Phillipsburg, on the Dutch Side of St. Maarten, has a very similar feel to a lot of Caribbean towns where the primary business is catering to Cruise ships. You’ve got the sidewalk hawkers for everything from taxis and T-shirts to beach chair rentals and happy hours. It’s not a bad place and I didn’t dislike it, but it is busy and crowded and you’d do well to wear a T-Shirt saying “No Thank you I don’t need a Taxi/New Hat/Massage/Beach Chair/Jewelry” so you may walk down the board walk unmolested for a stretch.
But a favorite part of the town of Phillipsburg was “That Yoda Guy”. Nick Maley became known as “That Yoda Guy” on the set of Star Wars: The Empire Strikes Back because if his instrumental role in the creation of the puppetry and animation to create the character of Yoda back in the days before digital animation and CGI . Though he was also involved in the other movies in the original Star Wars trilogy as a creature effects animator as well. He’s also got a list of other movie credits as long as your arm including Highlander, Superman, Krull, and many others.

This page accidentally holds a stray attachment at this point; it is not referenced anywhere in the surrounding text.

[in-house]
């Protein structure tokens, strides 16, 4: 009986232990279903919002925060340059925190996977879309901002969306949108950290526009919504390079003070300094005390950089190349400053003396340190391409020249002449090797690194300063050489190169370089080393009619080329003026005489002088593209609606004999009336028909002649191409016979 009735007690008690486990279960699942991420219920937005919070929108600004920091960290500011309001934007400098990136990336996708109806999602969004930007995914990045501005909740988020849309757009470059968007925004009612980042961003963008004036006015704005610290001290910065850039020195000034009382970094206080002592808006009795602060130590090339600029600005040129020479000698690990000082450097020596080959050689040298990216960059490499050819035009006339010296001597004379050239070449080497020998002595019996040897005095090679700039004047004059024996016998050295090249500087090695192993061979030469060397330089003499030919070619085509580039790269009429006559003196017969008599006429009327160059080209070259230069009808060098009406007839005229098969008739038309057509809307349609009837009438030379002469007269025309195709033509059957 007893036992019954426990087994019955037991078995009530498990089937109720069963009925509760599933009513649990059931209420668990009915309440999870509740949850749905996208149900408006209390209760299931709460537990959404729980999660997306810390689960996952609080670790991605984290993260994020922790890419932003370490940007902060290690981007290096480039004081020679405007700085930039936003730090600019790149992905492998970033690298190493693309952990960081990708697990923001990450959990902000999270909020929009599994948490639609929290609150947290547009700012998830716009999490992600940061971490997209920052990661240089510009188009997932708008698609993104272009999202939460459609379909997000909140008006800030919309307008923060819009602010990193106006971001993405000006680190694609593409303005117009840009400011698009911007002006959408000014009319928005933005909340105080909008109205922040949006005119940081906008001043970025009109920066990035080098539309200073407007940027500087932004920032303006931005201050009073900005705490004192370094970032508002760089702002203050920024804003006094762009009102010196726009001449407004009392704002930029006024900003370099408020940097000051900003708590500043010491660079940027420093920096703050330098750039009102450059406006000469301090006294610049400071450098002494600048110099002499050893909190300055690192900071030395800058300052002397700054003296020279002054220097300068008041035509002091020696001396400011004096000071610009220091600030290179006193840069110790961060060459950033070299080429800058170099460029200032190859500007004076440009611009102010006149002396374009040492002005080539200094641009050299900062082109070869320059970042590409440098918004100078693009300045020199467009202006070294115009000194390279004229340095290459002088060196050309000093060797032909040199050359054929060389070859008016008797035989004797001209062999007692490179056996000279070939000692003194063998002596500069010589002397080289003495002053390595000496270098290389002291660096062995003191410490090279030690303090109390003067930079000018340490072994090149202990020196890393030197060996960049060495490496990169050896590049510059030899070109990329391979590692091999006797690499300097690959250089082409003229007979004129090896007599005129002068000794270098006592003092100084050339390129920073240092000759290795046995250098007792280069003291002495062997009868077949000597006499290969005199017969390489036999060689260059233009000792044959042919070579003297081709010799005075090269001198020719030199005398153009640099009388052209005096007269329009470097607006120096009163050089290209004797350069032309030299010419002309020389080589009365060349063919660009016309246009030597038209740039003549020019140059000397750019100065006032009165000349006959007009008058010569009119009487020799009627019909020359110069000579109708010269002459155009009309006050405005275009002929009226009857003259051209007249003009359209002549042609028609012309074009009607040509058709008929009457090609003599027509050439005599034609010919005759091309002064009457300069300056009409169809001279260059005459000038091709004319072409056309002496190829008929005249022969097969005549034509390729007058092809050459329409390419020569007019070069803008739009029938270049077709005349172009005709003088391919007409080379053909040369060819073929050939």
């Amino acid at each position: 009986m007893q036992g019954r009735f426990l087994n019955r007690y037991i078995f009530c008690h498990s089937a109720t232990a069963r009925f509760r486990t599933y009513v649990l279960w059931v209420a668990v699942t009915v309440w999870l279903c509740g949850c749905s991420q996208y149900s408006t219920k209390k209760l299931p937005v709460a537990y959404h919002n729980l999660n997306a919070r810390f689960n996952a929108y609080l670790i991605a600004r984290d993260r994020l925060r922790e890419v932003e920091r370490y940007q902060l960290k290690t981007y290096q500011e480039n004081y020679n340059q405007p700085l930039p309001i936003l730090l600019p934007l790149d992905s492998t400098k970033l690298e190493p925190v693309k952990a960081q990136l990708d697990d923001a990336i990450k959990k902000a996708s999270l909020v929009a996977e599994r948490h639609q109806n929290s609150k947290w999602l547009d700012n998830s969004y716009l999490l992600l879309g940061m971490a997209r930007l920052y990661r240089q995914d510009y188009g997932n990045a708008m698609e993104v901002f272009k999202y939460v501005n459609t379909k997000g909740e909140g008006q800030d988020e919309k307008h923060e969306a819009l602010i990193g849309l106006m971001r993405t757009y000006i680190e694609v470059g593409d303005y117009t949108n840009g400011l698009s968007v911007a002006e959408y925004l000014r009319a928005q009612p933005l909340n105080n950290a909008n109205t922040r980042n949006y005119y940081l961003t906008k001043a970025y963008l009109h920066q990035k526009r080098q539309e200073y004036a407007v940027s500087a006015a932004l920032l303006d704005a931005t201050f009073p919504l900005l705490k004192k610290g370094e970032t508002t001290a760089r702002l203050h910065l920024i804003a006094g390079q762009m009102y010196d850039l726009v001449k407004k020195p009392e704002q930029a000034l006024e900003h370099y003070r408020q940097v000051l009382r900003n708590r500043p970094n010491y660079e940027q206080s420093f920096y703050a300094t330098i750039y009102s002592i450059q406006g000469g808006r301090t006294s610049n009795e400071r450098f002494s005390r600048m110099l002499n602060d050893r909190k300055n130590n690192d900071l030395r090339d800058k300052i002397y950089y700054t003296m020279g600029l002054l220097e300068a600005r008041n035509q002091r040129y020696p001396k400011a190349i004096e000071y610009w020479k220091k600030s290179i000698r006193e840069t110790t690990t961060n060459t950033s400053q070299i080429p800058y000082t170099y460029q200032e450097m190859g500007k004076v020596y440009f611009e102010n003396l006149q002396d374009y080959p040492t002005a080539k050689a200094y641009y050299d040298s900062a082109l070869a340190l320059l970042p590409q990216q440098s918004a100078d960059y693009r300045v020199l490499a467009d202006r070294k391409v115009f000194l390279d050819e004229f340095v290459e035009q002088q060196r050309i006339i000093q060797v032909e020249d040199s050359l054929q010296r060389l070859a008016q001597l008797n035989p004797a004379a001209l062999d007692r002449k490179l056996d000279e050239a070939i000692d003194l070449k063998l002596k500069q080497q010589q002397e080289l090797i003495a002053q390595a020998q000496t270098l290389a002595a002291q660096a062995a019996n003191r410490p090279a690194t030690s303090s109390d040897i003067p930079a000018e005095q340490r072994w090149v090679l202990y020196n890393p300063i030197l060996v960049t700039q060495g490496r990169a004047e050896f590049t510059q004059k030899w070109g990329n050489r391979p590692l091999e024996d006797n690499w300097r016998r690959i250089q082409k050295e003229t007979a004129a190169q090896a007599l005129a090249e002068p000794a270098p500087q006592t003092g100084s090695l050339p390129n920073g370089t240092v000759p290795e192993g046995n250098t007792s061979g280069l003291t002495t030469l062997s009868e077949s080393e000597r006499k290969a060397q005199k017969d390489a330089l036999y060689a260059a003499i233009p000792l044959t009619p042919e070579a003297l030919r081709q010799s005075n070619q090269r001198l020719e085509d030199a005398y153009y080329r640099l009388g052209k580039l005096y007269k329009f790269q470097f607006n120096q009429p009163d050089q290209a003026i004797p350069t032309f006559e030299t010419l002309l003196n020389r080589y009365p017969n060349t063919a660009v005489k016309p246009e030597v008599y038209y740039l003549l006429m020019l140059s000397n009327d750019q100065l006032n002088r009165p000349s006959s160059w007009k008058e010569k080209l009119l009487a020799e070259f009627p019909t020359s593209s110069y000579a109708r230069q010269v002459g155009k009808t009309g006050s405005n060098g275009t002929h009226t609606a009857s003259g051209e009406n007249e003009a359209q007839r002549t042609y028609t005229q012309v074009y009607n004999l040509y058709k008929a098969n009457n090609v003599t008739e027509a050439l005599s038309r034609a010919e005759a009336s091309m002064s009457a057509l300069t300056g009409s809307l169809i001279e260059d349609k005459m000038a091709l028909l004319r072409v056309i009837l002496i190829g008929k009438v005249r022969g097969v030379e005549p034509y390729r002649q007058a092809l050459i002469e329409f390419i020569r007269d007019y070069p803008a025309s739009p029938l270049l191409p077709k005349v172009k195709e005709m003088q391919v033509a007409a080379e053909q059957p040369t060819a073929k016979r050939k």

Mr. Maley retired from the movie industry some time back and moved onto a sailboat with his wife, where they cruised for a time. Eventually they settled in the Caribbean, and this small but interesting museum was opened. What is novel about it is that although it contains many things from Mr. Maley’s private collection, Mr. Maley himself brings a lot of inside scoop on how the Star Wars movies came together. He was there, and knows a lot of the details – be it technical or anecdotal, that provides some fascinating insight into how these iconic movies came together the way they did.
Throughout the museum are original art works and memorabilia, some for display and some for sale.